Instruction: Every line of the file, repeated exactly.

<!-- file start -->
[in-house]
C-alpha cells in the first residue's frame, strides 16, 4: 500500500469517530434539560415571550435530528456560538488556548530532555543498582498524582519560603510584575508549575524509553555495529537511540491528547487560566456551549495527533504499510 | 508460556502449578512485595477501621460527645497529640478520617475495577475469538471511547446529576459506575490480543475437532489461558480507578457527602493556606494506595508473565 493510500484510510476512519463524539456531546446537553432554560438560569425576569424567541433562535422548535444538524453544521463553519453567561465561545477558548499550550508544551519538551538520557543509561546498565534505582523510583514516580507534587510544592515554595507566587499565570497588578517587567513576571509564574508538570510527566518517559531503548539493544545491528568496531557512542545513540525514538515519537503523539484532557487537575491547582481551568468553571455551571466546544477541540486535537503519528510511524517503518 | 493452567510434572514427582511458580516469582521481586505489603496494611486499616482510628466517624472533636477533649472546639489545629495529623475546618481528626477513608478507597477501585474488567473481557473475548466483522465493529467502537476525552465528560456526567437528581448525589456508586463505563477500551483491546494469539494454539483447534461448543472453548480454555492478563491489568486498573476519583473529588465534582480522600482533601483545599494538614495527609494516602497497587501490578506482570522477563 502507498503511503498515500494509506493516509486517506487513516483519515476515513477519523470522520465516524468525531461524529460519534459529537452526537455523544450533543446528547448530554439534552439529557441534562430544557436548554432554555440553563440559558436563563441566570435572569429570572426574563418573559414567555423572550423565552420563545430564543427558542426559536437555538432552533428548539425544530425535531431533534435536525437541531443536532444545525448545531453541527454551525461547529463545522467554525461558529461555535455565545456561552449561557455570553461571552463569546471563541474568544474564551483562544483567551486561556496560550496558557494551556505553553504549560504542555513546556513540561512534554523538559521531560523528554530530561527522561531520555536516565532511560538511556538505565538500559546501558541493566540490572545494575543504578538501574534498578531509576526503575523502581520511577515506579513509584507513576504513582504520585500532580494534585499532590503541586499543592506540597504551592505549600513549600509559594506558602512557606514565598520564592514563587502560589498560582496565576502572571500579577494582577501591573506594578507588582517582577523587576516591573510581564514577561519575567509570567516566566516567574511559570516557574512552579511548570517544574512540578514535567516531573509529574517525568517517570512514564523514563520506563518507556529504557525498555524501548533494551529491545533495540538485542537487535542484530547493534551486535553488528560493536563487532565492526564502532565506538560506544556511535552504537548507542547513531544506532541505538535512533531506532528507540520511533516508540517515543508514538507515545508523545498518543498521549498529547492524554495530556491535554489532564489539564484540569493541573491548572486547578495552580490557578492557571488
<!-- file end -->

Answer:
[in-house]
C-alpha cells in the first residue's frame, strides 16, 4: 500500500469517530434539560415571550435530528456560538488556548530532555543498582498524582519560603510584575508549575524509553555495529537511540491528547487560566456551549495527533504499510 | 508460556502449578512485595477501621460527645497529640478520617475495577475469538471511547446529576459506575490480543475437532489461558480507578457527602493556606494506595508473565 493510500484510510476512519463524539456531546446537553432554560438560569425576569424567541433562535422548535444538524453544521463553519453567561465561545477558548499550550508544551519538551538520557543509561546498565534505582523510583514516580507534587510544592515554595507566587499565570497588578517587567513576571509564574508538570510527566518517559531503548539493544545491528568496531557512542545513540525514538515519537503523539484532557487537575491547582481551568468553571455551571466546544477541540486535537503519528510511524517503518 | 493452567510434572514427582511458580516469582521481586505489603496494611486499616482510628466517624472533636477533649472546639489545629495529623475546618481528626477513608478507597477501585474488567473481557473475548466483522465493529467502537476525552465528560456526567437528581448525589456508586463505563477500551483491546494469539494454539483447534461448543472453548480454555492478563491489568486498573476519583473529588465534582480522600482533601483545599494538614495527609494516602497497587501490578506482570522477563 502507498503511503498515500494509506493516509486517506487513516483519515476515513477519523470522520465516524468525531461524529460519534459529537452526537455523544450533543446528547448530554439534552439529557441534562430544557436548554432554555440553563440559558436563563441566570435572569429570572426574563418573559414567555423572550423565552420563545430564543427558542426559536437555538432552533428548539425544530425535531431533534435536525437541531443536532444545525448545531453541527454551525461547529463545522467554525461558529461555535455565545456561552449561557455570553461571552463569546471563541474568544474564551483562544483567551486561556496560550496558557494551556505553553504549560504542555513546556513540561512534554523538559521531560523528554530530561527522561531520555536516565532511560538511556538505565538500559546501558541493566540490572545494575543504578538501574534498578531509576526503575523502581520511577515506579513509584507513576504513582504520585500532580494534585499532590503541586499543592506540597504551592505549600513549600509559594506558602512557606514565598520564592514563587502560589498560582496565576502572571500579577494582577501591573506594578507588582517582577523587576516591573510581564514577561519575567509570567516566566516567574511559570516557574512552579511548570517544574512540578514535567516531573509529574517525568517517570512514564523514563520506563518507556529504557525498555524501548533494551529491545533495540538485542537487535542484530547493534551486535553488528560493536563487532565492526564502532565506538560506544556511535552504537548507542547513531544506532541505538535512533531506532528507540520511533516508540517515543508514538507515545508523545498518543498521549498529547492524554495530556491535554489532564489539564484540569493541573491548572486547578495552580490557578492557571488